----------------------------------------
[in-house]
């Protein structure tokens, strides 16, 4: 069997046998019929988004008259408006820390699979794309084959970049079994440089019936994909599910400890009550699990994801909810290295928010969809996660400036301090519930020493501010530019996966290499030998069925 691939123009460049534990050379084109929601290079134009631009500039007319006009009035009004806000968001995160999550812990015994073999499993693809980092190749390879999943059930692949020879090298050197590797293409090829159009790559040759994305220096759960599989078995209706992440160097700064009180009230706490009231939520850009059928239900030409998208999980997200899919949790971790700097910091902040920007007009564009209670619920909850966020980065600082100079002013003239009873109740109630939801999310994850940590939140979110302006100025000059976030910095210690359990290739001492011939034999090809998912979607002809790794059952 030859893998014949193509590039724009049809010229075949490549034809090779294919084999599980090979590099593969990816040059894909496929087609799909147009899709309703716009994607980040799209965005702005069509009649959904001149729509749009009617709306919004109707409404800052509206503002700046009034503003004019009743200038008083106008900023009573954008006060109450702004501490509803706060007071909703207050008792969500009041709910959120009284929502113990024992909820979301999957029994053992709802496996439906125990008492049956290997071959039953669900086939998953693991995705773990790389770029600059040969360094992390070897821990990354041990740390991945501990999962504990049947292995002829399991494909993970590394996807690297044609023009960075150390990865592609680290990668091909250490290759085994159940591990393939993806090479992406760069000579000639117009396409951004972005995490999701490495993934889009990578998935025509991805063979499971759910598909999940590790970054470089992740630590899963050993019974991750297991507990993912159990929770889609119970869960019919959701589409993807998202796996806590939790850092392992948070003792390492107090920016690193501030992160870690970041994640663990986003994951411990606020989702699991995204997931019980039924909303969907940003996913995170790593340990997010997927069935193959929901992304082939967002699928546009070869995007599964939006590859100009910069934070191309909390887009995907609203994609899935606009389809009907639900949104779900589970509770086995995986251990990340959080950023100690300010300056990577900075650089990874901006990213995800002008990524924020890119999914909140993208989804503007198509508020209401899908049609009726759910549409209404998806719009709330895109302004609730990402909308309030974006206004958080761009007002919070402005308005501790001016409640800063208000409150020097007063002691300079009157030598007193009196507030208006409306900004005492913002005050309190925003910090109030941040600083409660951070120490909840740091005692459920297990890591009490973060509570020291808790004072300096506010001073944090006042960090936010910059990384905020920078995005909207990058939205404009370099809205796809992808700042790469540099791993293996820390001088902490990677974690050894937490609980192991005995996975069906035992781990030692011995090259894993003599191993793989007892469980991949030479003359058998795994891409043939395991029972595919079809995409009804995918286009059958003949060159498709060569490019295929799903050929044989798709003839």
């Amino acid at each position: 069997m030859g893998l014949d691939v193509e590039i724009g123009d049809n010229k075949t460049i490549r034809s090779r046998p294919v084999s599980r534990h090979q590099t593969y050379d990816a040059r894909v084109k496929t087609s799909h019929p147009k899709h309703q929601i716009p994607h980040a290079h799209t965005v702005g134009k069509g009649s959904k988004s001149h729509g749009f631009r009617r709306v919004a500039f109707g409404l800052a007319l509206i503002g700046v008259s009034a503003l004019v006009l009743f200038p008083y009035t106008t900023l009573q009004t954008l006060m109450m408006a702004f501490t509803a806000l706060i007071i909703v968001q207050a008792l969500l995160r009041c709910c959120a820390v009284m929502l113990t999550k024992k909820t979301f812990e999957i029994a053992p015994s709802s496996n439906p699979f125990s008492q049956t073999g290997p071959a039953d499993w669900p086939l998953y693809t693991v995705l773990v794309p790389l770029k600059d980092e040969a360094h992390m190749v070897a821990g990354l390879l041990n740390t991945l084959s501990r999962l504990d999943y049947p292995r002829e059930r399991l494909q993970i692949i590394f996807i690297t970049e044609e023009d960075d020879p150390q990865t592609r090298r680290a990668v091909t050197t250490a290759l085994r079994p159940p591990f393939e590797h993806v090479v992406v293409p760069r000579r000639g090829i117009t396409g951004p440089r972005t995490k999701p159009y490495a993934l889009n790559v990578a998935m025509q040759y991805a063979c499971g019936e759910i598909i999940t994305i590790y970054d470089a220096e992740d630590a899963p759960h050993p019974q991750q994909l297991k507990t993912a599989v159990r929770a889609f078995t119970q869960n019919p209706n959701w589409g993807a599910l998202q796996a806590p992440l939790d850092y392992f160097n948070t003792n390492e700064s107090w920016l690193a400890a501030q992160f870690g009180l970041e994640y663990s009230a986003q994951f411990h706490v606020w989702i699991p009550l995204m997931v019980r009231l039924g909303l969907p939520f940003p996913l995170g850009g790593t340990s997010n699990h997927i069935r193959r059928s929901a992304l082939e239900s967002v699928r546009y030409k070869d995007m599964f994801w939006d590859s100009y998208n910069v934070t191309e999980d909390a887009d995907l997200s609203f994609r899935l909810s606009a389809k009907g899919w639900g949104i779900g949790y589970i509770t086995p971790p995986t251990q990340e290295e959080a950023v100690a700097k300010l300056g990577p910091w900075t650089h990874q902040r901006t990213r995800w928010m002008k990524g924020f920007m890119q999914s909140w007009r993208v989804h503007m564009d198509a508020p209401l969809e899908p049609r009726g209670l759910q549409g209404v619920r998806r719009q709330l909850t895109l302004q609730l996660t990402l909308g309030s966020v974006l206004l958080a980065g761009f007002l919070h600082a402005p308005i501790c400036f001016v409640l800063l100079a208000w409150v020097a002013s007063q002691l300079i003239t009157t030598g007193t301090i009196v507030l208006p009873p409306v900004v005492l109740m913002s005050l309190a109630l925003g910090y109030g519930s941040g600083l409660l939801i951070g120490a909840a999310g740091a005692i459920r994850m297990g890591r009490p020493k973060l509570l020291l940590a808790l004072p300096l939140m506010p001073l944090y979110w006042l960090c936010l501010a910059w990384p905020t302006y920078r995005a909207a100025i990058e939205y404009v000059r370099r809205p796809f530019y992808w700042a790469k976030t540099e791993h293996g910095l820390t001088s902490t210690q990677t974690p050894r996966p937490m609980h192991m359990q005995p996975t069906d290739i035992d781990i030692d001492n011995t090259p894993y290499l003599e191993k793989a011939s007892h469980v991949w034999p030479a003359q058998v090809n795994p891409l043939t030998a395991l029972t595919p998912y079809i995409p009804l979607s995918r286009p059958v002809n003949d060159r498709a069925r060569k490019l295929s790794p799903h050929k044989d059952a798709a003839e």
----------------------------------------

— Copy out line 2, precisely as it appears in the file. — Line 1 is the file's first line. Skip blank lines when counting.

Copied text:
């Protein structure tokens, strides 16, 4: 069997046998019929988004008259408006820390699979794309084959970049079994440089019936994909599910400890009550699990994801909810290295928010969809996660400036301090519930020493501010530019996966290499030998069925 691939123009460049534990050379084109929601290079134009631009500039007319006009009035009004806000968001995160999550812990015994073999499993693809980092190749390879999943059930692949020879090298050197590797293409090829159009790559040759994305220096759960599989078995209706992440160097700064009180009230706490009231939520850009059928239900030409998208999980997200899919949790971790700097910091902040920007007009564009209670619920909850966020980065600082100079002013003239009873109740109630939801999310994850940590939140979110302006100025000059976030910095210690359990290739001492011939034999090809998912979607002809790794059952 030859893998014949193509590039724009049809010229075949490549034809090779294919084999599980090979590099593969990816040059894909496929087609799909147009899709309703716009994607980040799209965005702005069509009649959904001149729509749009009617709306919004109707409404800052509206503002700046009034503003004019009743200038008083106008900023009573954008006060109450702004501490509803706060007071909703207050008792969500009041709910959120009284929502113990024992909820979301999957029994053992709802496996439906125990008492049956290997071959039953669900086939998953693991995705773990790389770029600059040969360094992390070897821990990354041990740390991945501990999962504990049947292995002829399991494909993970590394996807690297044609023009960075150390990865592609680290990668091909250490290759085994159940591990393939993806090479992406760069000579000639117009396409951004972005995490999701490495993934889009990578998935025509991805063979499971759910598909999940590790970054470089992740630590899963050993019974991750297991507990993912159990929770889609119970869960019919959701589409993807998202796996806590939790850092392992948070003792390492107090920016690193501030992160870690970041994640663990986003994951411990606020989702699991995204997931019980039924909303969907940003996913995170790593340990997010997927069935193959929901992304082939967002699928546009070869995007599964939006590859100009910069934070191309909390887009995907609203994609899935606009389809009907639900949104779900589970509770086995995986251990990340959080950023100690300010300056990577900075650089990874901006990213995800002008990524924020890119999914909140993208989804503007198509508020209401899908049609009726759910549409209404998806719009709330895109302004609730990402909308309030974006206004958080761009007002919070402005308005501790001016409640800063208000409150020097007063002691300079009157030598007193009196507030208006409306900004005492913002005050309190925003910090109030941040600083409660951070120490909840740091005692459920297990890591009490973060509570020291808790004072300096506010001073944090006042960090936010910059990384905020920078995005909207990058939205404009370099809205796809992808700042790469540099791993293996820390001088902490990677974690050894937490609980192991005995996975069906035992781990030692011995090259894993003599191993793989007892469980991949030479003359058998795994891409043939395991029972595919079809995409009804995918286009059958003949060159498709060569490019295929799903050929044989798709003839």